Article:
♠ Posted by Emmanuel in South Korea at 7/21/2015 01:30:00 AM
|To the Lees, control of Samsung is their birthright. To Westerners, the Lees are not a corporate royal family.|
As of late, the most pesky of these have been US hedge funds. Recently, there was a showdown for the very soul of Samsung over the succession of its ailing leader Lee Kun-hee. Samsung insiders wanted familial succession, whereas minority Western shareholders agitated for a more "democratic" selection process for the succession:
The Lee family that controls the Samsung conglomerate won its showdown with minority shareholders on Friday, but the vote still represents a watershed for corporate governance in the world’s 14th-largest economy. Though Samsung won, the bell is tolling for South Korea’s chaebol system of corporate control.From the Western perspective, they are treated by Samsung the same way Argentina treats its creditors (more on the Southern American nation in a little while):
After weeks of pleading and foreigner-bashing by Samsung executives, shareholders narrowly approved the sale of Samsung’s construction arm to its de facto holding company, Cheil Industries. The transaction won 69.5% of the votes, barely more than the necessary two-thirds. The deal will help heir apparent Lee Jae-yong keep control of Samsung Group upon the death of his ailing father, Chairman Lee Kun-hee.
Opposition to the deal was led initially by the U.S. hedge fund Elliott Associates, which rightly argued that the transaction undervalued the purchase by as much as $7 billion. But the insider self-dealing also mobilized thousands of mom-and-pop shareholders and exposed the cronyism and political favoritism that have made the giant chaebol firms increasingly unpopular in Korea. Samsung’s more than 70 affiliates, linked through a complex network of cross-shareholdings, account for a huge chunk of South Korean gross domestic product, and Samsung Electronics is the world’s second largest tech company by sales after Apple.I am of two minds about this. While shareholders large and small should be treated well, Western shareholders have a much shorter-term orientation--as in the current quarter. Although it is difficult to construct a counterfactual argument, would Samsung have become the globe-spanning conglomerate that it is now if activist minority shareholders from the West were agitating for these sorts of things in the 60s or 70s?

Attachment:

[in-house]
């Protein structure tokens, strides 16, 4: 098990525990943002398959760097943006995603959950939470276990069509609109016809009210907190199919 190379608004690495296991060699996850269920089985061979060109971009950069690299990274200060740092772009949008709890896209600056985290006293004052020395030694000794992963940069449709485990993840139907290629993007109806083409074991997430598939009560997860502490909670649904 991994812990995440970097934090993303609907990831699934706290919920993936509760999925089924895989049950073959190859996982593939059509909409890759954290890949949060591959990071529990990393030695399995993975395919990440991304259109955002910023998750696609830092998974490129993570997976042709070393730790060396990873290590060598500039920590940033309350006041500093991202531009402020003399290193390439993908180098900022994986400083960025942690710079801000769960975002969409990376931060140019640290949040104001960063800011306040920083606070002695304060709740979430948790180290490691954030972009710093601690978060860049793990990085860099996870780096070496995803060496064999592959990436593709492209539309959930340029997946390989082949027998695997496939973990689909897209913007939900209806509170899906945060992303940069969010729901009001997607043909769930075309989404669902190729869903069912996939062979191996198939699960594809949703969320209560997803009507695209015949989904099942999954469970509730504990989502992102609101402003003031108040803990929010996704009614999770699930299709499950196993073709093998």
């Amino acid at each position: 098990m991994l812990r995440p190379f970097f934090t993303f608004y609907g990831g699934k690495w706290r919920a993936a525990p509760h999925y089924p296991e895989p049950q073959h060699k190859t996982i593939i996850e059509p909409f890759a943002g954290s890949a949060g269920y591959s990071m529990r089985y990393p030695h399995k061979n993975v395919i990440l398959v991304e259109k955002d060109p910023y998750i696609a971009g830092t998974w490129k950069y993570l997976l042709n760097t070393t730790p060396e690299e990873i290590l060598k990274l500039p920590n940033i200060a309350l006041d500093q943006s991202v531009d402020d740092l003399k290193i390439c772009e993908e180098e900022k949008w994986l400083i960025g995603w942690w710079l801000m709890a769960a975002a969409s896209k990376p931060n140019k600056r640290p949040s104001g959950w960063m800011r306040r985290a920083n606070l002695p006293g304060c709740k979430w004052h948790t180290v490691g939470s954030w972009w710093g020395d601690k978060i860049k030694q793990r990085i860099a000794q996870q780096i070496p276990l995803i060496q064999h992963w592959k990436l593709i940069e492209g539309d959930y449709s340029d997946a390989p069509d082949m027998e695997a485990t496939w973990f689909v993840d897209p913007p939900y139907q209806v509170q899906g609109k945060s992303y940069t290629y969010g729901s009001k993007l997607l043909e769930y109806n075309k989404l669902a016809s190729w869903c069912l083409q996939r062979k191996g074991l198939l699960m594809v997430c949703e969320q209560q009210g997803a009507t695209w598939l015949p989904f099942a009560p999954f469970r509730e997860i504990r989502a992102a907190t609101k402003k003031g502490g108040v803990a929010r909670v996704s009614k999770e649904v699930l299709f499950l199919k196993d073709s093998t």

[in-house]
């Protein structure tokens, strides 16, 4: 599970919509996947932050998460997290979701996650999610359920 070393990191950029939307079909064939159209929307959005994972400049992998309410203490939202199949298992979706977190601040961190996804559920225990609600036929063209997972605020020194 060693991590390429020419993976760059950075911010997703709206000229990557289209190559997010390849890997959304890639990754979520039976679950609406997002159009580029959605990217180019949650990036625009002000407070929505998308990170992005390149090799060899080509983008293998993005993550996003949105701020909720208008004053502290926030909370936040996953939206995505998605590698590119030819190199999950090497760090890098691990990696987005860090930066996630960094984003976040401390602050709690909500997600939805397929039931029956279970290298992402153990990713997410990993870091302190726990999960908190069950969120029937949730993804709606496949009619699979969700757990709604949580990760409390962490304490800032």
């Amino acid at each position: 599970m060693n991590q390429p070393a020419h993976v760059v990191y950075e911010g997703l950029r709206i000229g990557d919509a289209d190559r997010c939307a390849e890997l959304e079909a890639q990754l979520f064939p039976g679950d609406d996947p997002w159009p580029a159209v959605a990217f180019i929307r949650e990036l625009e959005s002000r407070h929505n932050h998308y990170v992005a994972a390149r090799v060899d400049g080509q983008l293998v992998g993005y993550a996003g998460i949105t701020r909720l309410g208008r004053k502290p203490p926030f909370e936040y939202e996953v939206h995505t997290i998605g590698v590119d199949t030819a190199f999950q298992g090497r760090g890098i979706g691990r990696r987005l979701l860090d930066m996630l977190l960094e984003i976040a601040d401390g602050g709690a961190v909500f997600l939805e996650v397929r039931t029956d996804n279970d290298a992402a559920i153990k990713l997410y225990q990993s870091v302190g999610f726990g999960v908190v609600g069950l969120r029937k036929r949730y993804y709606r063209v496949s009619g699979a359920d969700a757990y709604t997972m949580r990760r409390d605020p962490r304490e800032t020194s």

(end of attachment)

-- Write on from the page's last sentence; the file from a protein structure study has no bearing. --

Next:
But that high profile is all the more reason for Samsung to abide by modern rules of corporate transparency and respect for minority shareholders. Instead Samsung played on nationalist sentiment and drew on its political influence to prevail. In echoes of Argentina, Samsung claimed to be defending itself against “an attack by a foreign hedge fund seeking short-term trading gains.” But Elliott and the Canada Pension Plan Investment Board, another opponent of the insider deal, bought their shares on the open market. If Samsung wants only South Korean shareholders, it ought to say so and return to being a nonpublic company.
My belief is that it's not merely a fight over "bad" Asian corporate governance against "good" American corporate governance. There is a cultural gap that demands more scrutiny than simply dismissing Korean practices as continuations of favoritism, crony capitalism, ignorance of shareholders rights and so forth. They really do things differently elsewhere, and the world is not merely America writ large.